The e-bike is not considered the first choice of sports equipment. In some cases, however, it can be just the thing: An app that enables controlled training is designed to give people with heart problems the necessary security and make it easier for athletic beginners to get started. The Lucerne University of Applied Sciences and Arts and Biketec know how to do this.
Fitness centers are not everyone’s cup of tea. It’s the nicest weather outside and instead you’re supposed to swing on a stationary bike in a stuffy room with little view? And yet, especially for the less fit or people with heart problems, controlled training is important. This may be because the heart must not be overtaxed for health reasons, or because inexperienced athletes often set the training too high and then quickly give up due to excessive demands. Researchers at the iHomeLab of the Lucerne University of Applied Sciences and Arts and Biketec GmbH have developed a solution that combines the ergometer of the home trainer with the advantages of an e-bike.
"The e-bike makes everyday life easier for many people and also gives sporty beginners the pleasure of discovering nature on two wheels. We were convinced that it is also ideally suited for controlled training," says Lukas Kaufmann from Biketec GmbH. The solution is an additional function of the FIT E-Bike Control App, which functions as a control center between the measuring devices and the electric motor. One enters the personal data essential for training, such as age, weight, gender and fitness level. A heart belt measures the pulse, the GPS provides information on the terrain, and the app determines the speed of the bike and the current incline of the e-bike. "With all this information, the app can control the motor so that the effort remains constant for the person training - regardless of the terrain," explains Andrew Paice, head of the iHomeLab at Lucerne University of Applied Sciences and Arts.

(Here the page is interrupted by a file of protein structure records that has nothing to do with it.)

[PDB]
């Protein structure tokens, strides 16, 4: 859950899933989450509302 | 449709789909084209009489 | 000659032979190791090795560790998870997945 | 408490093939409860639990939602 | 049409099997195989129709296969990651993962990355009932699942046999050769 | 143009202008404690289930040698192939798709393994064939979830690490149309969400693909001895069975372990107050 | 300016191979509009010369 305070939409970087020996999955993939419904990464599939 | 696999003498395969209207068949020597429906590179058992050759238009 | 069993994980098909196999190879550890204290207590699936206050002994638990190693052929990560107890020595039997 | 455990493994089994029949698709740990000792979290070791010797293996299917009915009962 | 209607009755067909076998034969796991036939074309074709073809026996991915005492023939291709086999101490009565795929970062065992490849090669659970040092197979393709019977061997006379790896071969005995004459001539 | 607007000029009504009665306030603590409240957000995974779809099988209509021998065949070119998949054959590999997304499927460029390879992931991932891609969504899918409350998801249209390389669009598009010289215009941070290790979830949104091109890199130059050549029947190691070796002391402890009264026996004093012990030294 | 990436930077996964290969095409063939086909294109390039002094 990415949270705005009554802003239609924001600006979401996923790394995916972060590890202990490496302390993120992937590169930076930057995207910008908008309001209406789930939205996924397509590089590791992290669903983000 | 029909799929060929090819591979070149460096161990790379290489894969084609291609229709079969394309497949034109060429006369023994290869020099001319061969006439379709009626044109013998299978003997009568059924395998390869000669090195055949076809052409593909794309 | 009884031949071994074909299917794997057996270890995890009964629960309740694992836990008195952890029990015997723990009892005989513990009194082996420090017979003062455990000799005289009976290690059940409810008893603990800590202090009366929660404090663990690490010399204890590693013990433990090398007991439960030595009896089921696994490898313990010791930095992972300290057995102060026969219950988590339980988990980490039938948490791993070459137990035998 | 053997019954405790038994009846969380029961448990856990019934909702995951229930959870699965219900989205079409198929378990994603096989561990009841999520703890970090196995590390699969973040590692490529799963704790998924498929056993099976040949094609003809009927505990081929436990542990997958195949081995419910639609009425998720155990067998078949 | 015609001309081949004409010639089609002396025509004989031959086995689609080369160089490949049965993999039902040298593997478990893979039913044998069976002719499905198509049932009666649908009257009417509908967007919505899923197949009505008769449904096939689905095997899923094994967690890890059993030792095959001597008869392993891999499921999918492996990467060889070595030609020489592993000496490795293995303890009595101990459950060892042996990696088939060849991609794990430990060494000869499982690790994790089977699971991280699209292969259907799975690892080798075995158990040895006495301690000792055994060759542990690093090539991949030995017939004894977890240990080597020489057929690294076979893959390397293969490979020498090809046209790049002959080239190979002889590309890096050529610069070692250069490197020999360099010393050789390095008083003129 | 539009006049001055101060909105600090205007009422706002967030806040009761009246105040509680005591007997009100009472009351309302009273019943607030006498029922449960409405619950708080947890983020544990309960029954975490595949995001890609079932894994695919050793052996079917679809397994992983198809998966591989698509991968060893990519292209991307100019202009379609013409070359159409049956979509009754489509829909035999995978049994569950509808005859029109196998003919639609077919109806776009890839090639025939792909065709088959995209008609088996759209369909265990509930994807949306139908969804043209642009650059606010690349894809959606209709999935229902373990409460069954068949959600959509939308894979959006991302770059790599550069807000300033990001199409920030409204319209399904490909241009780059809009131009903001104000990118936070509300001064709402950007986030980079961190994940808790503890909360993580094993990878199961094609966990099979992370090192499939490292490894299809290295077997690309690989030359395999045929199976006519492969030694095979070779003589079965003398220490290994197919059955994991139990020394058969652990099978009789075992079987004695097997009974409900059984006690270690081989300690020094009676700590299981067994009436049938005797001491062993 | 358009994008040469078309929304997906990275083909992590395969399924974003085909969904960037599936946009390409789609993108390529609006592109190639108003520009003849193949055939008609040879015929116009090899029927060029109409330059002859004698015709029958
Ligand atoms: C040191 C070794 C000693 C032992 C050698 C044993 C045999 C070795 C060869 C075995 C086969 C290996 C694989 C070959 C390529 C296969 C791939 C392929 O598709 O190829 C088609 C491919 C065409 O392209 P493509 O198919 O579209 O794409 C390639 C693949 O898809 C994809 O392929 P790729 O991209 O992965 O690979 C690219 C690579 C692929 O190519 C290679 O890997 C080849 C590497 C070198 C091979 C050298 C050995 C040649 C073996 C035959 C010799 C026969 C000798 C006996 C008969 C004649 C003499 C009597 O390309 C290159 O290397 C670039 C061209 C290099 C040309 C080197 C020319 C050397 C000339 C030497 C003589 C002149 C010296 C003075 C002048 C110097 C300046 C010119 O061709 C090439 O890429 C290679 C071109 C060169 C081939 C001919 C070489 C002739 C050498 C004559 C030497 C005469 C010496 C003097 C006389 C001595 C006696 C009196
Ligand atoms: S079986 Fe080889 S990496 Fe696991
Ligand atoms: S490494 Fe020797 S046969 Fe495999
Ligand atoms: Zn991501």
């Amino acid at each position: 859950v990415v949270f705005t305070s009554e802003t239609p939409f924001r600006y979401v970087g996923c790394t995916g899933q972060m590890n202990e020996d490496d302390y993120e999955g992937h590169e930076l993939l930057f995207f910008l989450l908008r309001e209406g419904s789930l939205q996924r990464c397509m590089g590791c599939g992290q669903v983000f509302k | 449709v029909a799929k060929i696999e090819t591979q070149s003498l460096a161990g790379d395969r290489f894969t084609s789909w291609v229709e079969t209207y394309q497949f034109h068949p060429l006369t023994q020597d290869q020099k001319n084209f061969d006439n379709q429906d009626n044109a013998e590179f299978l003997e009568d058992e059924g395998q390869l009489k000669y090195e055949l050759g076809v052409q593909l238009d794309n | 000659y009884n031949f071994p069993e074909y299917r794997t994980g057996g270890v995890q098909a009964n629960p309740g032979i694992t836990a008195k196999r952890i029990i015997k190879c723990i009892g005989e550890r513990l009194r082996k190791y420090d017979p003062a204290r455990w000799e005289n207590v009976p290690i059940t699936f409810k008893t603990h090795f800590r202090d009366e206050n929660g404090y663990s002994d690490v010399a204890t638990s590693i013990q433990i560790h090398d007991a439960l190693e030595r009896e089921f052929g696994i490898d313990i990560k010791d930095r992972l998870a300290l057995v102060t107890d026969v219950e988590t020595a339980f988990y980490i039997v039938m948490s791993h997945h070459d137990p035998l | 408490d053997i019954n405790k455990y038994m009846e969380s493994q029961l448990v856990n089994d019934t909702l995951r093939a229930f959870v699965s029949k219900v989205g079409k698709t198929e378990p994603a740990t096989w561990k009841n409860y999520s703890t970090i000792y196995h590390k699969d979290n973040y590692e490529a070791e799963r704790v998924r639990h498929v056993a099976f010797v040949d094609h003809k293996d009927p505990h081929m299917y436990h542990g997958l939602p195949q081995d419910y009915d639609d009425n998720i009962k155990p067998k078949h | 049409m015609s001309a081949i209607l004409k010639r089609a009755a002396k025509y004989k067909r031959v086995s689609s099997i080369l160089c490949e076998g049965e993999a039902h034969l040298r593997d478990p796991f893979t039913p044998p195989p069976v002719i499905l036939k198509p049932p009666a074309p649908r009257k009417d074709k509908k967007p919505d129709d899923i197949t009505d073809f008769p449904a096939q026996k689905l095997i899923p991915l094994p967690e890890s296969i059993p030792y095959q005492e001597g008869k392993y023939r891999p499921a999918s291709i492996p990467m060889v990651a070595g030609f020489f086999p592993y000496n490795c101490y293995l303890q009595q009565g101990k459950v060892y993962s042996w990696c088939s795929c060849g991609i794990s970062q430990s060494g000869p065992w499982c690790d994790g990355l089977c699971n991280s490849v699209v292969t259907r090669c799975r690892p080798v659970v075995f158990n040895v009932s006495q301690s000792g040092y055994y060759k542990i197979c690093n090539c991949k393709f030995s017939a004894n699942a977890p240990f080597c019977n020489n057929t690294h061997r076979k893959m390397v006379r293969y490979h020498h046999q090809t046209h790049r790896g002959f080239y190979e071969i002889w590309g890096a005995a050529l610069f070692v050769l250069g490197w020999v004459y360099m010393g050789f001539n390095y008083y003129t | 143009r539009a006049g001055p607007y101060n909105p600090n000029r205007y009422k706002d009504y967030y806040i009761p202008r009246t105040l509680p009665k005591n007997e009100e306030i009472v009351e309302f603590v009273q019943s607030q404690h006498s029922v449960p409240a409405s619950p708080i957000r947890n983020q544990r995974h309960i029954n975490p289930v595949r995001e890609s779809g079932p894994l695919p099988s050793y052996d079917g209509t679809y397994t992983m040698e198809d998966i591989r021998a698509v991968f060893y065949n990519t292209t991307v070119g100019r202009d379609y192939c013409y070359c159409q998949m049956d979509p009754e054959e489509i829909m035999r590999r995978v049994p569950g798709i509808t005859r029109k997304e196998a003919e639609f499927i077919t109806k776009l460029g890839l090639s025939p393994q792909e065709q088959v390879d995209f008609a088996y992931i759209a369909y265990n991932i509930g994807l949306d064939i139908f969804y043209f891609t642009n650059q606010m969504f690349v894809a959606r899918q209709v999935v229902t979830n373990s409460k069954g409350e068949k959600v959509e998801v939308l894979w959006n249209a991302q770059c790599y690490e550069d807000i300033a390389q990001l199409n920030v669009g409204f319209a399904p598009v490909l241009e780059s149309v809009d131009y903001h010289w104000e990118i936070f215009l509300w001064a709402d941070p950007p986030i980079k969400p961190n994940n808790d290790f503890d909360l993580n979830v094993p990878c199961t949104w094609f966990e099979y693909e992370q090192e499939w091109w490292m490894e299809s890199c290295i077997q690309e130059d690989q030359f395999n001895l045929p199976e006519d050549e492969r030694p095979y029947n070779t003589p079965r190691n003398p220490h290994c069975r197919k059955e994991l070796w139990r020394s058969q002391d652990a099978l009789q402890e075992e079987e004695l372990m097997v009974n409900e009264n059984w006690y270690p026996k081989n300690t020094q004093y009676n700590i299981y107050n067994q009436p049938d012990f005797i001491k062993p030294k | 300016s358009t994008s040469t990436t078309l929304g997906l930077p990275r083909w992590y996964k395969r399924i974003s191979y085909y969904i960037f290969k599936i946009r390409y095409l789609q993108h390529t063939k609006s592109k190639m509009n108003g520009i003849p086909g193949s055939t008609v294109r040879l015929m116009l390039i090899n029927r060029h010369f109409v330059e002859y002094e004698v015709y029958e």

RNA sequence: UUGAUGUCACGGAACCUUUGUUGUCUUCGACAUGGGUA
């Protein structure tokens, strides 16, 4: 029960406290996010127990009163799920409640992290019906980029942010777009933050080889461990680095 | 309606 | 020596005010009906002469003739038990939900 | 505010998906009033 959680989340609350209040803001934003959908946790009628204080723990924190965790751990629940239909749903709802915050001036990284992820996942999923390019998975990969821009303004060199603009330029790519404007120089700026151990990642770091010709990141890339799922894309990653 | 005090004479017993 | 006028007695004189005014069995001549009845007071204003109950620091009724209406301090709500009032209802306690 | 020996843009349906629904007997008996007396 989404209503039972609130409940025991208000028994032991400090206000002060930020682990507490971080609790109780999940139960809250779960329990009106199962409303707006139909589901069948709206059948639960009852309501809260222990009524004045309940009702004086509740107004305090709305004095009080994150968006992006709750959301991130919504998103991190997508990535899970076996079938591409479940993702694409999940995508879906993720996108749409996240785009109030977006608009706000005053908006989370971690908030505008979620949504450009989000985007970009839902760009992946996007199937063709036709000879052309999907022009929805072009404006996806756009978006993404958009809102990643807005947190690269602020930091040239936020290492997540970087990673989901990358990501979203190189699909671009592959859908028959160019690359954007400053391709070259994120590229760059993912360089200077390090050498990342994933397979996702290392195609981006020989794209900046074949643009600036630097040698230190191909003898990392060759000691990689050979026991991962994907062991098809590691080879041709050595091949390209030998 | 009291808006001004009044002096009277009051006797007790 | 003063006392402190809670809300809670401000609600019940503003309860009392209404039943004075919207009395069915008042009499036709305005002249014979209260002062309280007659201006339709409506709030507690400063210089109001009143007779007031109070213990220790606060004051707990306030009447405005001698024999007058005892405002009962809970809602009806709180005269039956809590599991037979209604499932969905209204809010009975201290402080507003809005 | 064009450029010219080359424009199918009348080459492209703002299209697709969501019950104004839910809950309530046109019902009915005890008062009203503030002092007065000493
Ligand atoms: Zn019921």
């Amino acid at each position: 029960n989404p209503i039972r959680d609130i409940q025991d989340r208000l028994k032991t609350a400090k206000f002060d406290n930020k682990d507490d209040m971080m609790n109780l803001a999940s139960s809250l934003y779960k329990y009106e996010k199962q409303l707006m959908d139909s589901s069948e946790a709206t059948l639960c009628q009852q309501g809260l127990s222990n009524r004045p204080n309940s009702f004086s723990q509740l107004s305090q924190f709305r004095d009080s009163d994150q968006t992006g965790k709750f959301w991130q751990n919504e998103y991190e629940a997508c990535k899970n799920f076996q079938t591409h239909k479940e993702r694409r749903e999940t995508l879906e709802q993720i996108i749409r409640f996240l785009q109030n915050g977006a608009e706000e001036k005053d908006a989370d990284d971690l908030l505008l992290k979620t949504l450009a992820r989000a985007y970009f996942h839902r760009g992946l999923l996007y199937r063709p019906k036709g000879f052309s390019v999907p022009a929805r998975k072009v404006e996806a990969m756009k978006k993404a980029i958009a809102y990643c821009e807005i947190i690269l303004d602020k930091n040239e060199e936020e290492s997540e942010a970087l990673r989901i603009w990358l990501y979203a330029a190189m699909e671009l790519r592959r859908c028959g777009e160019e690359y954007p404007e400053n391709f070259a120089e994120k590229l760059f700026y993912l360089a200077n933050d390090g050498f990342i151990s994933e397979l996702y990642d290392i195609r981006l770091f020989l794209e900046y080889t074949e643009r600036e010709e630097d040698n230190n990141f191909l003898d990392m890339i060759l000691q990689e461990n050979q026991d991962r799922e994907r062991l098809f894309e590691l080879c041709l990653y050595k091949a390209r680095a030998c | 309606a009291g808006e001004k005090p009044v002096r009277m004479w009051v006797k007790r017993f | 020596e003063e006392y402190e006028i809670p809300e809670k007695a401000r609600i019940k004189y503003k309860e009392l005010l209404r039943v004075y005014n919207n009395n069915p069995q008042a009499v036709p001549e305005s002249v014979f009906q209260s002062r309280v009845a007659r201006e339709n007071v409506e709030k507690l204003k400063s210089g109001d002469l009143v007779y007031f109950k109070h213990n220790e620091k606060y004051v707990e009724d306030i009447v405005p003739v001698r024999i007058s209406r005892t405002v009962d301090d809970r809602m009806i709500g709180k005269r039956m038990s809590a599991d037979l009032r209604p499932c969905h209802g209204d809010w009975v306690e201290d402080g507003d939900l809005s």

As simple and obvious as that sounds, technically it was a major challenge. "The most important factor is heart rate, and that reacts differently to internal and external stimuli in each person," says Paice. "In order for the app, in turn, to respond to these differences, we first worked with simulations, which we then verified." The heart rate then had to be connected to various technical systems, which in turn had to be matched with each other: The chest strap and the smartphone with the bike and the controller that transmits the data to the bike. And all this partly with a slightly delayed transmission, because it runs via Bluetooth. Unlike the ergometer in the fitness center, which always has the same conditions, on the road there are environmental influences such as interruptions due to intersections, which no GPS can predict, and which have an influence on the heart rate. FAST must therefore be prepared for these. - The algorithms are currently being optimized and extensively tested. The function will then be integrated into the FIT E-Bike Control app.